Bill to restore N.J. property tax information removed by Christie administration advances

TRENTON — The key state Senate committee today approved a bill requiring Gov. Chris Christie's administration to restore information about property taxes that it had removed from a state website earlier this year.

The bill (S2056), which cleared the Senate Budget and Appropriations Committee, would require that the administration post the town-by-town average residential property tax bill, the average homestead credit payment and the net average property tax bill after the credit is applied.

Until this spring, that information was published annually on the Department of Community Affairs website. When the office posted the chart earlier this year, those figures were absent. The department had dropped columns from its spreadsheets that listed average homestead rebates and average net property taxes by community.

NJ Spotlight reported in April that when it tried to get around the omission by using data from 2012 and found that net property taxes — the amount people actually pay, after considering rebates — rose more in Christie’s first term than under former Gov. Jon Corzine, the department removed the information from the 2008 to 2012 tax tables.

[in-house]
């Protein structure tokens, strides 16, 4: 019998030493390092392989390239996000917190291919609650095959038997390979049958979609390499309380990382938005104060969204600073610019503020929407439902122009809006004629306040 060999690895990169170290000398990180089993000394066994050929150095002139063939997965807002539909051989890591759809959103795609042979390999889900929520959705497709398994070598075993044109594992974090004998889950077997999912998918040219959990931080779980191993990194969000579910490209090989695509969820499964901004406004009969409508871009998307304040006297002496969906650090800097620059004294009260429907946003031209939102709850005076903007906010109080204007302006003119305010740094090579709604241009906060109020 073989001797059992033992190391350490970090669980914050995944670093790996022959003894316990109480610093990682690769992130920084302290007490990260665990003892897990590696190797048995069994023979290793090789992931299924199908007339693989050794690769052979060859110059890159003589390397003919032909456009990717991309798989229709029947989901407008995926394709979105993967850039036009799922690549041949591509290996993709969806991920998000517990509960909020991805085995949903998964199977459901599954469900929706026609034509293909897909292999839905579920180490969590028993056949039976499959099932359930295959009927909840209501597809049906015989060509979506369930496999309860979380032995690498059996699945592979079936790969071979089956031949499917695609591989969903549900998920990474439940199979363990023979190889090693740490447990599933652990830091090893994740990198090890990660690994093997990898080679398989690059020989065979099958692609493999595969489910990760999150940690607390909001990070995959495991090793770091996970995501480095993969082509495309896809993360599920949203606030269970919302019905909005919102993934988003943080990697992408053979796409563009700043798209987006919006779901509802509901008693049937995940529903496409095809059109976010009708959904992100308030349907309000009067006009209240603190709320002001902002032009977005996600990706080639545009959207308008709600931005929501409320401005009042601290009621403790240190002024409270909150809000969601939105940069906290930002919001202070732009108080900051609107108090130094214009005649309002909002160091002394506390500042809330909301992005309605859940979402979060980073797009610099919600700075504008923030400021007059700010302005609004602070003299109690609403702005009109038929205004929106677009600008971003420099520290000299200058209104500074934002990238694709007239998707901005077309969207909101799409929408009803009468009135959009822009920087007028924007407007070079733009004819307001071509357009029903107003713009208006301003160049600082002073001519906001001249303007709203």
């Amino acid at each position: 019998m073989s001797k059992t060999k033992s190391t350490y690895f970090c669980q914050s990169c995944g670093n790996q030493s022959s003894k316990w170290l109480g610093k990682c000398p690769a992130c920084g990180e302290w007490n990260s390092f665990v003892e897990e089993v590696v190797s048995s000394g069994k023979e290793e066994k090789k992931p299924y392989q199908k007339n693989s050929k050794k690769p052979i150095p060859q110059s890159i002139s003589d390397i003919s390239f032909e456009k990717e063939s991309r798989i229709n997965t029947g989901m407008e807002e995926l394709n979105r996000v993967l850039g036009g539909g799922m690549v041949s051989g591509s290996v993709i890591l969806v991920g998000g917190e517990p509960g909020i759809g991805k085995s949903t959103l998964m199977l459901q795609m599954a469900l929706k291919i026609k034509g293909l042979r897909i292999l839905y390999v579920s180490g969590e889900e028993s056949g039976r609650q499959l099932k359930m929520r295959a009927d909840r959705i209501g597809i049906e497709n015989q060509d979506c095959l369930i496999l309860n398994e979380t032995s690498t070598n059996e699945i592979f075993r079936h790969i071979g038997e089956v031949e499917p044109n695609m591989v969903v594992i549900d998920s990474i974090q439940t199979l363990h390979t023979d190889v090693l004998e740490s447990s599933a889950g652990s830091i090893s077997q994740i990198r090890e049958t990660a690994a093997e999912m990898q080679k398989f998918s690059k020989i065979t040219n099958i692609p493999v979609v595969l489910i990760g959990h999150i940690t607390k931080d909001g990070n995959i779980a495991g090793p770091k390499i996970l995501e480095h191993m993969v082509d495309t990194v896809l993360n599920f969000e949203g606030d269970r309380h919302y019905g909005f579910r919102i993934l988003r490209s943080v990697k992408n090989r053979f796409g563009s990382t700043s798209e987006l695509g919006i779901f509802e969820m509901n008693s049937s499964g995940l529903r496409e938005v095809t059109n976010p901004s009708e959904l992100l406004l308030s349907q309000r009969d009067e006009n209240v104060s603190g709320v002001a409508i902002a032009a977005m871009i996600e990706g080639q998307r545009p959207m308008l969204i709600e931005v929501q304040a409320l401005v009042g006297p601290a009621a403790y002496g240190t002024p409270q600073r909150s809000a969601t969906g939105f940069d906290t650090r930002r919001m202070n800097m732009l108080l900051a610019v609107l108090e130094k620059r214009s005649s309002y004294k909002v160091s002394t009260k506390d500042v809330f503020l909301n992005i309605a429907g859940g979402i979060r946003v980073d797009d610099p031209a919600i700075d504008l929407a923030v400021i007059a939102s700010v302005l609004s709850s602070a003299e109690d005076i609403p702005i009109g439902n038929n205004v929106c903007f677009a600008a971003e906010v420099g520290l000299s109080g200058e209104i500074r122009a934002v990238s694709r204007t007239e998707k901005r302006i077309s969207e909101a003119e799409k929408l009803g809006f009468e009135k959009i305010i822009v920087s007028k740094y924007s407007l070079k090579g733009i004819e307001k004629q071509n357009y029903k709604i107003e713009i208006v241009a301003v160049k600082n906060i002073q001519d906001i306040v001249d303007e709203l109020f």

Those data paint an unflattering picture of property taxes under the Christie administration that runs counter to the governor’s narrative that he’s ebbed the rising property tax burden. The rate of property tax increases have declined, but so have the rebates earmarked for the elderly and middle-class.

Taking into account the reduction in credits, an NJ Spotlight analysis showed that in Christie’s first three years in office, property taxes rose at a higher rate than under his predecessor.

Removing homestead credits from the equation flips the results in Christie’s favor.

Restoring the information is intended to “illustrate to the public that local spending decisions directly affect local property taxes. It would also help local property taxpayers compare how well their local units of government are doing against local units in other parts of the state,” according to the bill.

Sen. Samuel Thompson (R-Middlesex) said today that the bill would promote flawed math. He said property taxes and credit payments shouldn’t be conflated, and that the Democrats are simply trying to make a political point about homestead credits.

“The property tax rebate has nothing to do with what your property taxes are,” he said after the committee meeting. “The state sends you a check, which they call a property tax rebate, but your property taxes are what your property taxes are.”

The math is also misleading, Thompson said, because it doesn’t take into account that the credits are much more prevalent in some communities than in others.

For example, if a municipality’s average property tax bill is $10,000, and just one resident is eligible for the credit and receives $2,000, the data would give the impression that the net property tax burden for that town is $8,000.

“That number is totally fraudulent,” Thompson said.

The committee split 9-2, with two abstentions on the bill, which passed the Assembly in a 73-0 vote in September.

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